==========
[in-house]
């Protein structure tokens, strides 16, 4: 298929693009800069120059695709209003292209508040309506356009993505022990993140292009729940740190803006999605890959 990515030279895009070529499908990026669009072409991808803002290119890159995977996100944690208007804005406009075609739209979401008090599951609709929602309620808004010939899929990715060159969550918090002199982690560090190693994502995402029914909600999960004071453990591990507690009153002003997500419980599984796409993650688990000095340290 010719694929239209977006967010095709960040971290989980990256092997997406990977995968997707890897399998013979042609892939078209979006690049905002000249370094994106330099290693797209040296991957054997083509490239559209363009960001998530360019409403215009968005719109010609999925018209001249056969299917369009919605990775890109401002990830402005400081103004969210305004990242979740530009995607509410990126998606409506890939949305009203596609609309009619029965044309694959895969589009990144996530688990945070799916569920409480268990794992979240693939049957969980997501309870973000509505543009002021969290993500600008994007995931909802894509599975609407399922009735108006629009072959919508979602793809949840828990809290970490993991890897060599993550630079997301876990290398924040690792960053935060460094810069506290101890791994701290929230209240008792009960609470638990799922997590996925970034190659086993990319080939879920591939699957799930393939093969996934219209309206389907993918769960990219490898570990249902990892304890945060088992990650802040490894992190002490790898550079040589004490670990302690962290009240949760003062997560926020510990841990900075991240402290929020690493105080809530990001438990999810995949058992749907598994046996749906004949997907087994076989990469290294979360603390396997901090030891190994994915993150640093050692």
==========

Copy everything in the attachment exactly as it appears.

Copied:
[in-house]
């Protein structure tokens, strides 16, 4: 298929693009800069120059695709209003292209508040309506356009993505022990993140292009729940740190803006999605890959 990515030279895009070529499908990026669009072409991808803002290119890159995977996100944690208007804005406009075609739209979401008090599951609709929602309620808004010939899929990715060159969550918090002199982690560090190693994502995402029914909600999960004071453990591990507690009153002003997500419980599984796409993650688990000095340290 010719694929239209977006967010095709960040971290989980990256092997997406990977995968997707890897399998013979042609892939078209979006690049905002000249370094994106330099290693797209040296991957054997083509490239559209363009960001998530360019409403215009968005719109010609999925018209001249056969299917369009919605990775890109401002990830402005400081103004969210305004990242979740530009995607509410990126998606409506890939949305009203596609609309009619029965044309694959895969589009990144996530688990945070799916569920409480268990794992979240693939049957969980997501309870973000509505543009002021969290993500600008994007995931909802894509599975609407399922009735108006629009072959919508979602793809949840828990809290970490993991890897060599993550630079997301876990290398924040690792960053935060460094810069506290101890791994701290929230209240008792009960609470638990799922997590996925970034190659086993990319080939879920591939699957799930393939093969996934219209309206389907993918769960990219490898570990249902990892304890945060088992990650802040490894992190002490790898550079040589004490670990302690962290009240949760003062997560926020510990841990900075991240402290929020690493105080809530990001438990999810995949058992749907598994046996749906004949997907087994076989990469290294979360603390396997901090030891190994994915993150640093050692």